Alumni Spotlight: Jordan Dene (Soliwoda) Ellis, ’09

Jordan Dene

Cohort of 2006

Major: Elementary Education

Currently Living: Brooklyn, NY

Clothing Designer and Business Owner

 

“We are all made of star stuff,” astronomer Carl Sagan once said, meaning that every particle in the human body is formed through chemical reactions in the life and death of stars. When Jordan Ellis first discovered this as a sophomore in Dr. Bradstreet‘s Cosmology class, “her whole life was different.” Jordan spent the semester doodling this quotation on all her notebooks — now, Jordan prints it on t-shirts sold around the world.

Jordan is an artist, entrepreneur, and philanthropist. She owns a small clothing design company which she began after college and she uses the proceeds to benefit science education in New York City public schools. Her goal is “to run a business that matters.”  Joey, Jordan’s husband, works in the advertising industry. After graduating from Templeton Jordan moved to NYC to be with him. With a background in elementary education, Jordan wanted to teach–but as her certification was from Pennsylvania, she began looking for other ways to make a living and took a job as a nanny.  She also discovered Etsy, a website selling handmade crafts, and thought “I could do this.” She bought her first sewing machine and started selling dresses and aprons soon after.

Business boomed. Jordan had to quit her childcare jobs and hire a friend from her Templeton cohort to help her keep up with the demand for Jordan Dene apparel, but it was still difficult. Three years later, Jordan decided to move to something different and faster: screen-printing. Today Jordan’s screen-printed designs and hand-sewn clothing can be found on her website (jordandene.com), in 11 stores around the country, at Brooklyn craft shows, and even at Comic-Con conventions. All this just four years after selling her first dress on Etsy and one year after venturing into screen-printing.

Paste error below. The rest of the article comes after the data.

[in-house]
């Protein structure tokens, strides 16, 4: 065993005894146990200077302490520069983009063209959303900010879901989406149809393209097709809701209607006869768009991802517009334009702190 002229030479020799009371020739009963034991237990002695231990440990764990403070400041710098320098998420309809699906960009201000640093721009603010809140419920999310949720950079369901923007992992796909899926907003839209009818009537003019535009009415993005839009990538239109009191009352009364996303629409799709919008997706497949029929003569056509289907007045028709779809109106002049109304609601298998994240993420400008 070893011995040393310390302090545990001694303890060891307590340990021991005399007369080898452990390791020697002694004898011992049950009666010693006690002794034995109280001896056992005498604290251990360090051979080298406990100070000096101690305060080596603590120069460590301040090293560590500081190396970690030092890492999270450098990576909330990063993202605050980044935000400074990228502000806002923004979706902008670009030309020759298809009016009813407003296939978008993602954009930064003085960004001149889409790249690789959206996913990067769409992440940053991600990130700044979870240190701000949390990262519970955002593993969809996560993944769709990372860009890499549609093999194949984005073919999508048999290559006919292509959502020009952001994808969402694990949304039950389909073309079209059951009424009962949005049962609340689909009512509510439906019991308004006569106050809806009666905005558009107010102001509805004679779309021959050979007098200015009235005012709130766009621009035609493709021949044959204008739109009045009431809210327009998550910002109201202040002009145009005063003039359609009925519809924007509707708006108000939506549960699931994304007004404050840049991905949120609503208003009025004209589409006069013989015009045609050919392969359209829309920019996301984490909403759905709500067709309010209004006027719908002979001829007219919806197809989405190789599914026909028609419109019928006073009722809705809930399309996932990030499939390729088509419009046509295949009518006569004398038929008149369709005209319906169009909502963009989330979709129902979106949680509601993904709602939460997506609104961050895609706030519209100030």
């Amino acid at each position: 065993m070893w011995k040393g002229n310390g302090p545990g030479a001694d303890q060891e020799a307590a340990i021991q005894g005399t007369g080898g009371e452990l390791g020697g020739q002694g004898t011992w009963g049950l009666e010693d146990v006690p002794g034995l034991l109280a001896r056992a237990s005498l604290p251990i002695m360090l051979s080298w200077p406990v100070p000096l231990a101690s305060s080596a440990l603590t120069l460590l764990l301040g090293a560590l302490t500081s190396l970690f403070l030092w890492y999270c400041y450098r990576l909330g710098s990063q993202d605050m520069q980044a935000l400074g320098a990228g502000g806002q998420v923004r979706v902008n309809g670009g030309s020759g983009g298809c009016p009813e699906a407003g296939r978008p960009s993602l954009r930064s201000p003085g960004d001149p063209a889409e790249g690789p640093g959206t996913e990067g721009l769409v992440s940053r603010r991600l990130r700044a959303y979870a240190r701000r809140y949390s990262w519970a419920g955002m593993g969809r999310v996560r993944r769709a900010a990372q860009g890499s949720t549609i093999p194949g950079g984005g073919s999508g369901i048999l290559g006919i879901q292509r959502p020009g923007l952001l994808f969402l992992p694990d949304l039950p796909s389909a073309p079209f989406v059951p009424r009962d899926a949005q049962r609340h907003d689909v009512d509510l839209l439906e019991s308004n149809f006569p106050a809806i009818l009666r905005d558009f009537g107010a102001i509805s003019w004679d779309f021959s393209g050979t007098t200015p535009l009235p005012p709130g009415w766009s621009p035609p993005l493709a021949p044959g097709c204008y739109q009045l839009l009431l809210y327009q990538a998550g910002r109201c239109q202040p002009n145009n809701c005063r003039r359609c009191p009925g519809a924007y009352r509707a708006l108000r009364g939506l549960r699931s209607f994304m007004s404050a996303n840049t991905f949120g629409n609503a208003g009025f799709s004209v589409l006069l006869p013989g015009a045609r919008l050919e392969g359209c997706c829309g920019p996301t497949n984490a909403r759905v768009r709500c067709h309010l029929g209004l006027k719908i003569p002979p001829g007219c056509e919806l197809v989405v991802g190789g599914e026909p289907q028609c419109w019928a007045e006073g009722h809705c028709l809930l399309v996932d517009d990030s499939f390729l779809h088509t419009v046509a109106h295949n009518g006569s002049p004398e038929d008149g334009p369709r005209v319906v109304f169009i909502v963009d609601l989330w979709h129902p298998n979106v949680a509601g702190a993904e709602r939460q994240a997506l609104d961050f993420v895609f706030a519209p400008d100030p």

“My first goal was to have a successful business, which I feel like I’ve accomplished,” says Jordan, “my next goal is to give back.” Jordan gives back through her business proceeds, but also through her designs and through her choice of eco-friendly dye and ethically-made fabrics. Greatly influenced by Cosmology, one of Jordan’s favorite t-shirt designs is of animals wearing astronaut gear. “I’m not a scientist and I never will be, but I want to make science accessible to the average person, particularly to women.” This is why Jordan’s animal astronaut t-shirts come in pink, “because little girls don’t have clothes of science and space.”

JordanDeneWorkshop

Jordan’s refrigerator is covered with hand-drawn pictures of stars and rocket ships: thank-you notes from the elementary classes for whom Jordan has purchased model rocket kits and other lab materials to give urban children a more enriching science education.  According to Jordan, every truly successful business does more than make a profit– it does something for the world. “I’m not teaching anymore, but I can be in classrooms. That’s what will make me keep doing this.” The best teachers are those who inspire, which is why Dr. Bradstreet’s Cosmology class is so life-changing. It motivates students to love God and creation through grasping the complexities of the universe. Jordan continues this vision, inspiring and helping students learn through one sustainably-made t-shirt at a time.

Anneke Lujan

Comments

Leave a Reply

  • (will not be published)

XHTML: You can use these tags: <a href="" title=""> <abbr title=""> <acronym title=""> <b> <blockquote cite=""> <cite> <code> <del datetime=""> <em> <i> <q cite=""> <s> <strike> <strong>